Farmers south of the Sacramento-San Joaquin Delta got some good news this week. For the first time since 2006 farmers and ranchers who buy water from the federal Central Valley Project will have a full water supply. The Bureau of Reclamation announced Tuesday they will increase deliveries from the 65 percent forecast in late February to 100 percent.
“Following the California Department of Water Resources (DWR) exceptional March 30 snow survey results, Reclamation is pleased to announce this increase to a 100 percent allocation for our South-of-Delta water contractors,” says Acting Regional Director Pablo Arroyave in a press release Tuesday. At the end of March DWR announced an average statewide snow water equivalent in the Sierra Nevada of 45.8 inches, or 164 percent of the historical average for March 30 (27.9 inches).
“However, as Governor Brown reminded us last week when lifting California’s drought state of emergency, the next drought could be around the corner," Arroyave says. "It is crucial that we remain vigilant in conserving our precious water resources.”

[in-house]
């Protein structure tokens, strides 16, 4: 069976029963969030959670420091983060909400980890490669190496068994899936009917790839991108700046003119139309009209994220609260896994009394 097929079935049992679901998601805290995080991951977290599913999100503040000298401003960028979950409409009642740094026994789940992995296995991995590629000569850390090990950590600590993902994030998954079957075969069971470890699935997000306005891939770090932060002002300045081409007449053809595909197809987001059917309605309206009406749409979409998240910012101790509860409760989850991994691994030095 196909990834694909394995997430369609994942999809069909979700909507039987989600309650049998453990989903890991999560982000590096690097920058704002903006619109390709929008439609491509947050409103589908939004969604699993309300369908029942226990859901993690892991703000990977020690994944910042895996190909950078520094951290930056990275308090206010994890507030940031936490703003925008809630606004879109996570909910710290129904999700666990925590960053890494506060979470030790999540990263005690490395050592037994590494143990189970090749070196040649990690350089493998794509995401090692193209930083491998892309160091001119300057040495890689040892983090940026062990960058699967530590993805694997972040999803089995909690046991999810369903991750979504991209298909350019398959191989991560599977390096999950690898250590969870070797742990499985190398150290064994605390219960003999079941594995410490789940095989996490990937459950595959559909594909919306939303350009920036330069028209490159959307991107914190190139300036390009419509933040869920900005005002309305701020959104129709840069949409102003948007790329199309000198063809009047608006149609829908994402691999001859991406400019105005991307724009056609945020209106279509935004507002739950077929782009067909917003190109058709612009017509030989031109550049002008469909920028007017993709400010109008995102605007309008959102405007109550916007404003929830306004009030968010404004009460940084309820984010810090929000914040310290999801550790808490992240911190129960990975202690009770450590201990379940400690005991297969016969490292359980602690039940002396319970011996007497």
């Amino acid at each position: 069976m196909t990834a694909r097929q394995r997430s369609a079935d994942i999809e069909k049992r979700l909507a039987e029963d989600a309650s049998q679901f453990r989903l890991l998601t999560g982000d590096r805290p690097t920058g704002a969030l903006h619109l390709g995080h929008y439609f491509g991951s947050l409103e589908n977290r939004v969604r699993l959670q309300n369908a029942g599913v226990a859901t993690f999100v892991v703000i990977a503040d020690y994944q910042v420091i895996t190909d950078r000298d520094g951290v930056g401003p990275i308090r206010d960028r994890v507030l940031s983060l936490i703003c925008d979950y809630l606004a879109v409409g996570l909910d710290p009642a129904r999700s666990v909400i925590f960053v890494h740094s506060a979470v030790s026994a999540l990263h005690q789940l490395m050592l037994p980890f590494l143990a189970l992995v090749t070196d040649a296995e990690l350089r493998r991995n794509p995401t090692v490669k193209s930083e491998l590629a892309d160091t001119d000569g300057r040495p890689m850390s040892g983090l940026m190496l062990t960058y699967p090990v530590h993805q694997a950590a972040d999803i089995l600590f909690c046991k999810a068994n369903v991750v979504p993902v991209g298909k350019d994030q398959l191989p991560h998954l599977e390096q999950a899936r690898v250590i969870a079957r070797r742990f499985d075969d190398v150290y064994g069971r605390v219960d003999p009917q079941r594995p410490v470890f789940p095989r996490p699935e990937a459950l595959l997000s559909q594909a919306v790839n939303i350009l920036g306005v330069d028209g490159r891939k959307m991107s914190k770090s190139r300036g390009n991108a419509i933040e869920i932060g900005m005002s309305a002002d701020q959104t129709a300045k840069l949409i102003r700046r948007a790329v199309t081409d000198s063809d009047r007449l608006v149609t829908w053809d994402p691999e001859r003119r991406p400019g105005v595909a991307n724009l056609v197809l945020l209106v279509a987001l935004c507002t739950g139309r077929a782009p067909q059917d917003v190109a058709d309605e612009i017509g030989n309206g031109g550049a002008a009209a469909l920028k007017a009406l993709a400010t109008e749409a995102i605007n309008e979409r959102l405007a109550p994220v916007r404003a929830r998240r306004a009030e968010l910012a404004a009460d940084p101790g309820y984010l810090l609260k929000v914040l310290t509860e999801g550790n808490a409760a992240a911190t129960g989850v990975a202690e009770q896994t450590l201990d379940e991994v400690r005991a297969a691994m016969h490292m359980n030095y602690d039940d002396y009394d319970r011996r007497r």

The full allocation is huge for water leaders like Johnny Amaral. He represents farmers on the west side of the Valley for Westlands Water District.
"It's good news, especially for those that have permanent crops and other high value crops like that," says Amaral.
But he says since the allocation came so late in the growing season farmers won't be able to utilize all of that water.
"There's not going to be land or crop to irrigate because it's come so late. It's not because farmers don't want to. Clearly, they want to. That's what they do. In order for this to work the allocation has to come much earlier.”
He says some farmers will grow additional crops and water not used will hopefully be stored in places like the San Luis Reservoir for irrigating crops next year. He also says the allocation may help replenish the region's groundwater supply.